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Coherent Antistokes Raman Scattering (CARS) micro-spectroscopy: Technology development and life-science applications

Optical microscopy is an indispensable tool that is driving progress in cell biology. It is still the only practical means of obtaining spatial and temporal resolution within living cells and tissues.

Most prominently, fluorescence microscopy based on dye-labeling or protein fusions with fluorescent tags is a highly sensitive and specific method of visualising biomolecules within sub-cellular structures. It is however severely limited by labelling artefacts, photo-bleaching and cytotoxicity of the labels. Coherent Antistokes Raman Scattering (CARS) has emerged in the last decade as a new multiphoton microscopy technique suited for imaging unlabelled living cells in real time with high three-dimensional spatial resolution and chemical specificity. This technique has proven to be particularly successful in imaging unstained lipids from artificial membrane model systems, to living cells and tissues to whole organisms.


We are actively working on CARS since 2006, and have developed two multiphoton microscopes fully home built (including control software) featuring innovative CARS excitation/detection schemes, significantly improved compared to other systems in the literature in terms of simplicity of realisation and sensitivity. Specifically, dual frequency/differential-CARS (D-CARS) [3] and single-laser CARS [4] were invented and demonstrated utilising femtosecond laser pulses linearly chirped by glass dispersion [1,2].

Beyond technology developments, we are actively working toward the application of CARS to real world biomedical questions in collaboration with the Schools of Biosciences and Medicine. For this purpose we have built a second-generation CARS microscope located in the School of Biosciences. The microscope features enhanced contrast via D-CARS and uses a single 5fs laser system to perform multimodal correlative CARS, two-photon fluorescence and second harmonic generation with a cost-effective and compact design [8].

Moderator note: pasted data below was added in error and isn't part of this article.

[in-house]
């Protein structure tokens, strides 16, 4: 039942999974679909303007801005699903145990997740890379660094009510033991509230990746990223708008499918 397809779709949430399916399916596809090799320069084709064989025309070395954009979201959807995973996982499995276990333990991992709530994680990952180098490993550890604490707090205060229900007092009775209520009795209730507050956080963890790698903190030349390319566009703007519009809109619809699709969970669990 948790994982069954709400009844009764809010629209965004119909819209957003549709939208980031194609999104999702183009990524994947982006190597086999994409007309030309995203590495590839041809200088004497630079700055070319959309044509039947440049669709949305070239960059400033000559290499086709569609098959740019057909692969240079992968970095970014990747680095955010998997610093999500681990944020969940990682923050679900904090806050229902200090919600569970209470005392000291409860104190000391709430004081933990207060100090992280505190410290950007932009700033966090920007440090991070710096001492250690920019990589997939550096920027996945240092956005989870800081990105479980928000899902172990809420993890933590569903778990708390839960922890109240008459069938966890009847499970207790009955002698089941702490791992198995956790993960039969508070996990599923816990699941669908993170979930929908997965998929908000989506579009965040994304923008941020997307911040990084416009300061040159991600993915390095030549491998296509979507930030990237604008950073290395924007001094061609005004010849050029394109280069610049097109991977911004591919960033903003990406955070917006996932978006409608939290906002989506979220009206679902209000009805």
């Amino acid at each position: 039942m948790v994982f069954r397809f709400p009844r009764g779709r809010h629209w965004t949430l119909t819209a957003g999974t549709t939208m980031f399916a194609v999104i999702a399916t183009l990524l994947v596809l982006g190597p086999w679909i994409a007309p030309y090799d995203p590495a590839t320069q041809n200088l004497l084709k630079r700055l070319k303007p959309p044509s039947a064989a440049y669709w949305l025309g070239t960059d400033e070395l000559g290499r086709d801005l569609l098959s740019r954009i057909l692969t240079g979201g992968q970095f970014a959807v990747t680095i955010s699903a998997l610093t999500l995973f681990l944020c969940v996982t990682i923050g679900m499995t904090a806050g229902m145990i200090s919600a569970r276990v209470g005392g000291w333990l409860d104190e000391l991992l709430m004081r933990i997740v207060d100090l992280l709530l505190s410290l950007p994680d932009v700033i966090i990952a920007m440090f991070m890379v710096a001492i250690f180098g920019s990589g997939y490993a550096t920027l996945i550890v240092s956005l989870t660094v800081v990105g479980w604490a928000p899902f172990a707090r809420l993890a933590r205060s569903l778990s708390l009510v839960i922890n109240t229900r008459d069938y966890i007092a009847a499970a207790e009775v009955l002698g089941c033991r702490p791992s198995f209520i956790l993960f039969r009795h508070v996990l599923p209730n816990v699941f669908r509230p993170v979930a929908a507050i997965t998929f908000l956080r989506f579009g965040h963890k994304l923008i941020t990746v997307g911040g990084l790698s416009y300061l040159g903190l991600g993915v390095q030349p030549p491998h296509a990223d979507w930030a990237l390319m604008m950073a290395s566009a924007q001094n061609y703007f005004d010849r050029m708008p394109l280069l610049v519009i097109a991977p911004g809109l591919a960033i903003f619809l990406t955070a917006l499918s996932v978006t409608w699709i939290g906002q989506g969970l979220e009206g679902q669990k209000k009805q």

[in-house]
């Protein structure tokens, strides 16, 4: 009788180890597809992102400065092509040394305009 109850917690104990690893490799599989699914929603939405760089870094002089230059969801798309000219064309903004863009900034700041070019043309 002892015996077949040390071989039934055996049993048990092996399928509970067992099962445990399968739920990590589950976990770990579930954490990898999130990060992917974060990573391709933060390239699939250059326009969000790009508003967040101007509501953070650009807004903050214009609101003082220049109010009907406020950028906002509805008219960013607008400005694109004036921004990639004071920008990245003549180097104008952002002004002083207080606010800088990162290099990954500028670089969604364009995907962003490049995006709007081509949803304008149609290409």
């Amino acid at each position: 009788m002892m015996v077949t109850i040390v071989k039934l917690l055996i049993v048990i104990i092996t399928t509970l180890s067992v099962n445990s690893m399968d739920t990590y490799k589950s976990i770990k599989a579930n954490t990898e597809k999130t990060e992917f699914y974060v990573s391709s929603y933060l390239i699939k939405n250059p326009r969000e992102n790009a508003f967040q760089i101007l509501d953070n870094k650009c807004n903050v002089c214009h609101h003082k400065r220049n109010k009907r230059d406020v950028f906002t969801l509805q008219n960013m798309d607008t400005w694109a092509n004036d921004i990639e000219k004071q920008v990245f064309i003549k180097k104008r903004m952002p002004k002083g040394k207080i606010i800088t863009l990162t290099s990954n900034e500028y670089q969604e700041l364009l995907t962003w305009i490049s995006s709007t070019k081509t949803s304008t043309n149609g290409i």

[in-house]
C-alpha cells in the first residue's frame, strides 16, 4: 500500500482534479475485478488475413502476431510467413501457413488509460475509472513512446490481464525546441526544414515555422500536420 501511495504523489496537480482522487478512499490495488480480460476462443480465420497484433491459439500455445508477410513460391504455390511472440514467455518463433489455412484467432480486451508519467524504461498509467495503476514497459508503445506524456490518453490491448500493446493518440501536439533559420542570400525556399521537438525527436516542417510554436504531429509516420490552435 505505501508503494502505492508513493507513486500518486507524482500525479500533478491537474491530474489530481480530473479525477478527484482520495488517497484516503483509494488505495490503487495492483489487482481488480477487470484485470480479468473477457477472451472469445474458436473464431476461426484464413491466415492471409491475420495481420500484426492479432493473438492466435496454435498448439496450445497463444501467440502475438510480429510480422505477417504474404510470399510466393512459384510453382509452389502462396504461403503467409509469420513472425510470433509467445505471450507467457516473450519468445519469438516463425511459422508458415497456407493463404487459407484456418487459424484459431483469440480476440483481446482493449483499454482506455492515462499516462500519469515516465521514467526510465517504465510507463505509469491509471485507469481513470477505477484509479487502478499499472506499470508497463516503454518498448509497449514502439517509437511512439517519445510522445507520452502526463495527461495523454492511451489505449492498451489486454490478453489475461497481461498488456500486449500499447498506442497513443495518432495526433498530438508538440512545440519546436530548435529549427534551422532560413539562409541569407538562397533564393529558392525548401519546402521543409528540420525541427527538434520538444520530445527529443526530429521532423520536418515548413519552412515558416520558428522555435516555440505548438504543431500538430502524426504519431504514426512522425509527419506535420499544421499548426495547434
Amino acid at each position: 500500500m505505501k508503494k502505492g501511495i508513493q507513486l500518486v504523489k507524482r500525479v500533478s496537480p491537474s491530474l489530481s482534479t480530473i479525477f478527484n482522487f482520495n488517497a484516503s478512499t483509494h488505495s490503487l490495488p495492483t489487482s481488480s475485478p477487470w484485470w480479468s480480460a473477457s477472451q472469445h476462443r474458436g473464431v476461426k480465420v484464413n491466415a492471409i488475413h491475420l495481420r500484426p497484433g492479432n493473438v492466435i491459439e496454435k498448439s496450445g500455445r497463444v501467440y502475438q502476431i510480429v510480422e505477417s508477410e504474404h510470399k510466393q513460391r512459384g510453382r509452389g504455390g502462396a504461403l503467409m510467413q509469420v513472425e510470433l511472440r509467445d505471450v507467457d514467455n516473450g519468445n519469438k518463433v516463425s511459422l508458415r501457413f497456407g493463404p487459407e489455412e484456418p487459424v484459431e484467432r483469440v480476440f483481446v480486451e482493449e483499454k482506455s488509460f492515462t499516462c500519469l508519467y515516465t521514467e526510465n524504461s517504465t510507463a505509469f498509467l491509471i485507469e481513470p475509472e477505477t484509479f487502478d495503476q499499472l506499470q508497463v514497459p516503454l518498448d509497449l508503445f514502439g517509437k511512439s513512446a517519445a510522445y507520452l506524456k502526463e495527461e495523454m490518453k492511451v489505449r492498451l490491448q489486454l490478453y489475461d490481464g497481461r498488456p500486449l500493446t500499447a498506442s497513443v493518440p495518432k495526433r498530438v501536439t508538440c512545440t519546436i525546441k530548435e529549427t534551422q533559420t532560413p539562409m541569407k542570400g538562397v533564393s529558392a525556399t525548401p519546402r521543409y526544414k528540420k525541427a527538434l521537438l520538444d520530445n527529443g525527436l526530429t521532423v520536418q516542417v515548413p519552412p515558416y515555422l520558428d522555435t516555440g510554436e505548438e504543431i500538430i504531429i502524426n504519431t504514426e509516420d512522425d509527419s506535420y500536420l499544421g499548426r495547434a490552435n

Our biomedical projects currently focus on 1) understanding lipid metabolism in living cells, with particular emphasis on the formation and chemical composition of cytosolic lipid droplets in adipocytes, 2) understanding the lipid distribution and phase segregation in phospholipid membranes, 3) investigating stem cell differentiation and the potential of CARS to determine label-free markers of differentiation, 4) understanding the functional role of lipid droplets in the development of eggs and embryos. We are also developing advanced data analysis tools for phase retrieval of the CARS complex susceptibility, and in turn Raman-like spectra from CARS intensity spectra.


We have also led the development of a D-CARS module (DCM) as an add-on unit which enables D-CARS microscopy on commercially available two-photon microscopes [9]. The DCM has been successfully tested on a Zeiss LSM510 and routes toward its commercial exploitation are being sought, following the protection of the D-CARS invention with a patent application (PCT/GB2010050473).